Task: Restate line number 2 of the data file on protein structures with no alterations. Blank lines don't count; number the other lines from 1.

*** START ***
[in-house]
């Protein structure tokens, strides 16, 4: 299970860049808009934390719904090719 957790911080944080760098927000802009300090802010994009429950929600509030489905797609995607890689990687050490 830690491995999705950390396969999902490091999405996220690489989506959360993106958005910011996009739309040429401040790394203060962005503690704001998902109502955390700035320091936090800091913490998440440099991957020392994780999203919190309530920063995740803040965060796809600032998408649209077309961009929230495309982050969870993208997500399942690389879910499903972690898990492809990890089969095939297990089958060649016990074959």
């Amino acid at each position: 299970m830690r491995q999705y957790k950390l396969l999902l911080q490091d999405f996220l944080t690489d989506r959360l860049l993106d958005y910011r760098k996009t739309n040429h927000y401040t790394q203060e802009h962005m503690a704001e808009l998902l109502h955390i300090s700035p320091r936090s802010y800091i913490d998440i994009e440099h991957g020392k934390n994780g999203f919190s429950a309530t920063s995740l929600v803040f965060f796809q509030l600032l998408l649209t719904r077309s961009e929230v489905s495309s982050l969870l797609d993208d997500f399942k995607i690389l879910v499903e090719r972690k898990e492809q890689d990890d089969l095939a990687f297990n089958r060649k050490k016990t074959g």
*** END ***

């Protein structure tokens, strides 16, 4: 299970860049808009934390719904090719 957790911080944080760098927000802009300090802010994009429950929600509030489905797609995607890689990687050490 830690491995999705950390396969999902490091999405996220690489989506959360993106958005910011996009739309040429401040790394203060962005503690704001998902109502955390700035320091936090800091913490998440440099991957020392994780999203919190309530920063995740803040965060796809600032998408649209077309961009929230495309982050969870993208997500399942690389879910499903972690898990492809990890089969095939297990089958060649016990074959």